Iloilo airport upgrade ‘snub’: Marcos Jr.’s way of showing who’s the boss?

By Alex P. Vidal

“I reward loyalty with loyalty. I reward disloyalty with distance.”—Anonymous

IF President Ferdinand “Bongbong” Marcos Jr. “intentionally” missed out Iloilo Airport for upgrade in the 2024 budget for infrastructure development of the Department of Transportation (DOTr), he could be sending a curt message to Ilonggos, who preferred former Vice President Leni Robredo over him during the May 9, 2022 presidential election.

It must still be difficult for Mr. Marcos Jr. to move on and forgive the Ilonggos who gave Robredo 1,940,183 votes or 47.90 percent against Marcos Jr.’s 1,516,464 votes or 37.44 percent in Western Visayas.

Other than this election humiliation, we don’t see any other reason or reasons why the Marcos Jr. administration would continue to give the Ilonggos a cold shoulder treatment.

Other than politics, we don’t remember people in Iloilo, or Western Visayas for that matter, having offended Mr. Marcos Jr. that would make him “retaliate” via the non-sharing of a piece of major infrastructure pie to the Ilonggos.

While other lesser-known airports in the country stand to benefit from the Marcos Jr. administration’s repair and upgrade largesse in 2024, Iloilo Airport, the fifth busiest airport in the Philippines in 2022, will get zero.

President Marcos Jr. mentioned the Panay-Guimaras-Negros Island (PGN) Bridges Project in his recent State of the Nation Address (SONA) to be included in his administration’s P8.3 trillion “Build Better More” Program, but the bridges project had been conceptualized a long time ago—starting in the three previous administrations.

But the Iloilo Airport is already in existence and only needs upgrading as an international standard.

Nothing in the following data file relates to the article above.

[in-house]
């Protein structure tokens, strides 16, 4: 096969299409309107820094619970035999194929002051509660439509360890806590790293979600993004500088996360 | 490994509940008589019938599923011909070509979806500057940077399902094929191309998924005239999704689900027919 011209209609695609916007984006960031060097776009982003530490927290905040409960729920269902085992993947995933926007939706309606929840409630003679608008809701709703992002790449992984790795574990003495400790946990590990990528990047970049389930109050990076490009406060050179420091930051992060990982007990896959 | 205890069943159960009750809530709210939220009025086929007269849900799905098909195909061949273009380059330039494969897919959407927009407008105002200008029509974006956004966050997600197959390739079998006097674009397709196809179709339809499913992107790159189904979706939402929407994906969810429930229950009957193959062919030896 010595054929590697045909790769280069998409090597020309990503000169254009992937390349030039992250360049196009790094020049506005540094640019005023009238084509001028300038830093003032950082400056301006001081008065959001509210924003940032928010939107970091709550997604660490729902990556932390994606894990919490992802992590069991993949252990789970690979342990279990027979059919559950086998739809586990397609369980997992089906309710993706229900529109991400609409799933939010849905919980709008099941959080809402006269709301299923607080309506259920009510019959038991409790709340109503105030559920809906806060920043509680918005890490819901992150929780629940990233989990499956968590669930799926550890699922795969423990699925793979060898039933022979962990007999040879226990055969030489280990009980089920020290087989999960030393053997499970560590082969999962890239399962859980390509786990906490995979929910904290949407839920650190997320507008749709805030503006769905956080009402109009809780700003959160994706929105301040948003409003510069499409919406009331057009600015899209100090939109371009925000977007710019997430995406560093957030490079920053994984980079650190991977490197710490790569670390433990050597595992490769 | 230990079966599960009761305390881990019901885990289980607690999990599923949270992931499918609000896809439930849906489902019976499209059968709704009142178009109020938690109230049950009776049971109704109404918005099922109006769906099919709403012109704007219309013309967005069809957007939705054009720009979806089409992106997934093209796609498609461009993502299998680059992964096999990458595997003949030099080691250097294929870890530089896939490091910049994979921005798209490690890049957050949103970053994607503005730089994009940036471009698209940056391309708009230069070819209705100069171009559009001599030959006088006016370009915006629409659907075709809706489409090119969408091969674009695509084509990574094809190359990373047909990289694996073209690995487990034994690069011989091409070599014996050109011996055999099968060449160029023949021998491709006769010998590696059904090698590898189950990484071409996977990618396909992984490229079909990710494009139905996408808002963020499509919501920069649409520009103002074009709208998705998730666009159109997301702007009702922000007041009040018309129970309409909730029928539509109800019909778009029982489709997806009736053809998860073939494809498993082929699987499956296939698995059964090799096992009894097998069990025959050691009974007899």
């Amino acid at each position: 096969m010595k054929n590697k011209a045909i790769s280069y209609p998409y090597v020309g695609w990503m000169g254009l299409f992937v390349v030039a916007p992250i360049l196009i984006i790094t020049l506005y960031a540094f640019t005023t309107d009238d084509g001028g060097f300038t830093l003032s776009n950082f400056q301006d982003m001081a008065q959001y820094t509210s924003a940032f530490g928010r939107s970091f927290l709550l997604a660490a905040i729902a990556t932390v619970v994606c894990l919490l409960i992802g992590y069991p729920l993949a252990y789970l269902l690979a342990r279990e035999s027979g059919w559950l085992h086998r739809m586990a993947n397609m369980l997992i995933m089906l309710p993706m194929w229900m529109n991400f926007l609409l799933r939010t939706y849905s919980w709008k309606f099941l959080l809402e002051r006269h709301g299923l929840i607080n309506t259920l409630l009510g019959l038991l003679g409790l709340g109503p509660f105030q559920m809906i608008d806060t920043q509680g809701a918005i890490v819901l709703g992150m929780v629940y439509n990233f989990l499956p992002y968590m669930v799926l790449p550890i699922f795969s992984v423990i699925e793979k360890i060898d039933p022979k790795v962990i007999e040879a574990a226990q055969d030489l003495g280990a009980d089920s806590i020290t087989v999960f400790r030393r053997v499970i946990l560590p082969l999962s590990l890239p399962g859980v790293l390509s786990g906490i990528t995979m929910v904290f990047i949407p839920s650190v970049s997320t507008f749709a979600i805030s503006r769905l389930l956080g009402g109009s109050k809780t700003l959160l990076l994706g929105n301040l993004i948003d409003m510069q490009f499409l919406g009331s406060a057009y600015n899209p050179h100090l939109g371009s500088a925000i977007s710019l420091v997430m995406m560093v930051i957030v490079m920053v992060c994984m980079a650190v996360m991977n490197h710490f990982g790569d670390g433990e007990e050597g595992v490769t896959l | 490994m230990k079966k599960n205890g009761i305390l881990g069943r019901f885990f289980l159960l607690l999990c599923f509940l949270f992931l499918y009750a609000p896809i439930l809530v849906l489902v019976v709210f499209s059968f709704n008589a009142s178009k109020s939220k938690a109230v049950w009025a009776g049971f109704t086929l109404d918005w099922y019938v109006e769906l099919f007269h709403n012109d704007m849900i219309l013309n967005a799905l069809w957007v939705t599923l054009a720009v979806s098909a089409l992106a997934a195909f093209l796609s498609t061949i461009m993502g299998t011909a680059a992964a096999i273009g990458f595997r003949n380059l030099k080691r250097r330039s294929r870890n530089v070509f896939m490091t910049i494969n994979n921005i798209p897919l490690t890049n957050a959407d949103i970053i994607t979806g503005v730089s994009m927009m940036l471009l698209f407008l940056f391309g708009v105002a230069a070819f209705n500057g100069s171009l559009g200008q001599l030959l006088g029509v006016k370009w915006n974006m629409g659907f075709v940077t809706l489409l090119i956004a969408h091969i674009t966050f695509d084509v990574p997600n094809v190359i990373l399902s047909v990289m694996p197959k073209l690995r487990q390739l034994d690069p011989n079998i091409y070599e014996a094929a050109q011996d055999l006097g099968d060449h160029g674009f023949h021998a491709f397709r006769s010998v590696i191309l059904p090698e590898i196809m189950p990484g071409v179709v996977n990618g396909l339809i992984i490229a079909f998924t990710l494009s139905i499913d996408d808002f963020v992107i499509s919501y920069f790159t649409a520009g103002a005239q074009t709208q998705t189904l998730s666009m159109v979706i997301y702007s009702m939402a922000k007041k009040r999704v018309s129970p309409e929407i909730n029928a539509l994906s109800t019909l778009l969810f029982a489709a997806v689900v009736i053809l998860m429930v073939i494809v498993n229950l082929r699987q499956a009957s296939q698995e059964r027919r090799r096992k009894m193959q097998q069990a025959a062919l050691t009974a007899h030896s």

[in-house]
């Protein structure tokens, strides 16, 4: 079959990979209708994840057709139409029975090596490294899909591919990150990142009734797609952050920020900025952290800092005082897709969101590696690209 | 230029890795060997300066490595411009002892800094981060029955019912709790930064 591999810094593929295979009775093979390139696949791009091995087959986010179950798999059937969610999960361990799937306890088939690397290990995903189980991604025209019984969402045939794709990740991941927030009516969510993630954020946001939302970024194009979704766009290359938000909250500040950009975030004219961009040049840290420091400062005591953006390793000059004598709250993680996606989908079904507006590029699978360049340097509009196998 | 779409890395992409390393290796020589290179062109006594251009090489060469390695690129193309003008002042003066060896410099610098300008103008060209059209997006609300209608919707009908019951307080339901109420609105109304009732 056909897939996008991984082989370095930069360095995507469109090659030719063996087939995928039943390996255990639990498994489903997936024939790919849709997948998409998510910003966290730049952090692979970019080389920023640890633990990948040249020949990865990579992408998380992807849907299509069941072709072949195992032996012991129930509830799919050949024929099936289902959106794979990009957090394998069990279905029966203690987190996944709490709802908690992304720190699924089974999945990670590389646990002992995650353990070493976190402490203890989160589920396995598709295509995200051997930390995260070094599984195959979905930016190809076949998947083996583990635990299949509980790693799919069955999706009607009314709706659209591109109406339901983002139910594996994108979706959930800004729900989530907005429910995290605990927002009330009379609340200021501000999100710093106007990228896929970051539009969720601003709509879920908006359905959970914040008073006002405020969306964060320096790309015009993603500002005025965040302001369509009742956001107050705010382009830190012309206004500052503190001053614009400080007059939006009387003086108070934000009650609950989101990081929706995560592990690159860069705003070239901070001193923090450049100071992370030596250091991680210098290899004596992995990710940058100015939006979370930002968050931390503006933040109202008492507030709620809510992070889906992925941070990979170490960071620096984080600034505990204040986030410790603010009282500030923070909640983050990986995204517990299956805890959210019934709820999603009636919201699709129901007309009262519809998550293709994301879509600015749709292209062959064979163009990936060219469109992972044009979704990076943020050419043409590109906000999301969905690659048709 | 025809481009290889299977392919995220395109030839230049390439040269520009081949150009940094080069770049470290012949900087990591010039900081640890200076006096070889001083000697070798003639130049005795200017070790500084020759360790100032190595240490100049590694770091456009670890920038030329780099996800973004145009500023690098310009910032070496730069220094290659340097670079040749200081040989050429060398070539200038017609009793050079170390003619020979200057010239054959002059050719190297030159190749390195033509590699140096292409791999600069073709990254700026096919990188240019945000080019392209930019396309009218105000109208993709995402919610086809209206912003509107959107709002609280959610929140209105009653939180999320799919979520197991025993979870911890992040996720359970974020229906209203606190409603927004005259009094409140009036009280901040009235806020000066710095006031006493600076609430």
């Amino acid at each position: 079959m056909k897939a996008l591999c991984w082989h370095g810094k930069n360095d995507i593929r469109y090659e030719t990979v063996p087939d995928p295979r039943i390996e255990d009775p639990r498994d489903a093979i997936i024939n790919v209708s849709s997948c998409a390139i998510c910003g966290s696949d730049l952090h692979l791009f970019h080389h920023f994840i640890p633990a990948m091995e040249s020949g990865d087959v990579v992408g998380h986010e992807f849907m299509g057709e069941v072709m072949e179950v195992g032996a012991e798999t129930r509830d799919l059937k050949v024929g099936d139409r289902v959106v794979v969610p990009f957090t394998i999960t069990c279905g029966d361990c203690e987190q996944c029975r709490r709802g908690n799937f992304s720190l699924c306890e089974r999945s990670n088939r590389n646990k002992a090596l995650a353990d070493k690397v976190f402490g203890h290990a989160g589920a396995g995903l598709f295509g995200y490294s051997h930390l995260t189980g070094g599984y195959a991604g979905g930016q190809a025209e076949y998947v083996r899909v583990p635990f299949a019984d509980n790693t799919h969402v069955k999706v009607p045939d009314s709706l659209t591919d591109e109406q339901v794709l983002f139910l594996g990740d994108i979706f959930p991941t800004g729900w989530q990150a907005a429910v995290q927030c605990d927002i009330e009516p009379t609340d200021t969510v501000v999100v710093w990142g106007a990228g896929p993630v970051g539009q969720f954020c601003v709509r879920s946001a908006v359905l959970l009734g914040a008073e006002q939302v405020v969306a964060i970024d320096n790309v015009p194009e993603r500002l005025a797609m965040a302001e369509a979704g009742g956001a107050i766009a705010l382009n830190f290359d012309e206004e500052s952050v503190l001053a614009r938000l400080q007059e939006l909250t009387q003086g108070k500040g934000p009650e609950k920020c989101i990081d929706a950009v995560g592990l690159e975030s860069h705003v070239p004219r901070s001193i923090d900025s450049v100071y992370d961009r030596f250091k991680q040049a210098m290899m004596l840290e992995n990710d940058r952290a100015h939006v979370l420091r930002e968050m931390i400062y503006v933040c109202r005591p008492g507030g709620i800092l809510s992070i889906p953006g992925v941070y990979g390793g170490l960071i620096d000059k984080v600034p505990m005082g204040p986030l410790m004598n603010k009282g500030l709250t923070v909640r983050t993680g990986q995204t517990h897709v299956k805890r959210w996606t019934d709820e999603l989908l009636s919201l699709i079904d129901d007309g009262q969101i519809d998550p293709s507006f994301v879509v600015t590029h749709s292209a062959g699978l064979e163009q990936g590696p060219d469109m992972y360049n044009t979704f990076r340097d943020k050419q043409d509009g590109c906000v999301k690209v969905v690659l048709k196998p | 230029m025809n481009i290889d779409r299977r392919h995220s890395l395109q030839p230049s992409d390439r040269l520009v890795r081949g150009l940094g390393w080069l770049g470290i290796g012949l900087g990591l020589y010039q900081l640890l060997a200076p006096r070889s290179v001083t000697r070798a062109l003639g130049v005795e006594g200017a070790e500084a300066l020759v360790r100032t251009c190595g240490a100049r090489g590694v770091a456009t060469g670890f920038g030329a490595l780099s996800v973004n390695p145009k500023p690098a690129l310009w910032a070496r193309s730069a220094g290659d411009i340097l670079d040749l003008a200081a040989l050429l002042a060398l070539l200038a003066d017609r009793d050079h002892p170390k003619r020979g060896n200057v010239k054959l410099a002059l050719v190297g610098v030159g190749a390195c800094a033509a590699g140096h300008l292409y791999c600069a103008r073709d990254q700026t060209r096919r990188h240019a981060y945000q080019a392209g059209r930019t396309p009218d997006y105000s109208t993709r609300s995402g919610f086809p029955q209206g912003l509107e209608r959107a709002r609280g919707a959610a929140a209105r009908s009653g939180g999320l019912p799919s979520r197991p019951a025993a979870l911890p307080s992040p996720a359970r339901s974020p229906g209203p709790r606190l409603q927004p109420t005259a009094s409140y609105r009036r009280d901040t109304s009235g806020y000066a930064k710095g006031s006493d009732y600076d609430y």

To add insult, it was only in March 2023, as reported by #DailyGuardian, that Iloilo City Mayor Geronimo “Jerry” Treñas raised to the National Economic and Development Authority (NEDA) the exclusion of the Iloilo airport from the list of key projects of the current administration.

Treñas reportedly asked NEDA to include the Iloilo airport in the list of priority projects because of its growing flight and passenger numbers.

According to #DailyGuardian, Treñas stressed the need to continue pushing for the upgrading and development of the airport, which is classified by the Civil Aviation Authority of the Philippines (CAAP) as an international facility.

“We need to continue pushing for the development of our international airport since it is now overcrowded. If it is expanded, we can accommodate more flights and more visitors,” the city mayor was quoted as saying.

#DailyGuardian reported further: “Apart from the P2.8 billion in fresh funding for the upgrading of Ninoy Aquino International Airport’s (NAIA) aviation infrastructure, the following airports were included in the DOTr’s proposed budget for the construction of various airports and navigational facilities: Kalibo International Airport (P581 million); Laoag International Airport (P500 million); Tacloban Airport (P500 million); New Dumaguete Airport (P500 million); Busuanga Airport (P405 million); New Zamboanga International Airport (P300 million); New Manila International Airport (P200 million); Bukidnon Airport (P120 million); ands New Bohol Airport (P97 million).”

Did Treñas’ appeal fall on deaf ears, again, because of politics?


AS we feared earlier, the death toll from the Maui wildfires has climbed to 93, as authorities work to identify victims of the deadliest US wildfire in more than 100 years. Hawaii has a robust emergency siren warning system, but it sat silent as people fled for their lives, CNN has reported.

How did the fires start? It’s still unclear exactly what triggered the wildfires across the islands, but the spread of flammable nonnative grasses combined with hurricane-stoked winds could have been factors.

Fires were burning across multiple Hawaiian Islands. The town of Lahaina on the island of Maui has suffered widespread damage, and historic landmarks across the island are in danger.

Thousands of residents and visitors have been forced to evacuate. Many organizations were accepting donations to help those affected by the wildfires, while airlines have started offering fares as low as $19 to get people off the island.

(The author, who is now based in New York City, used to be the editor of two daily newspapers in Iloilo.—Ed)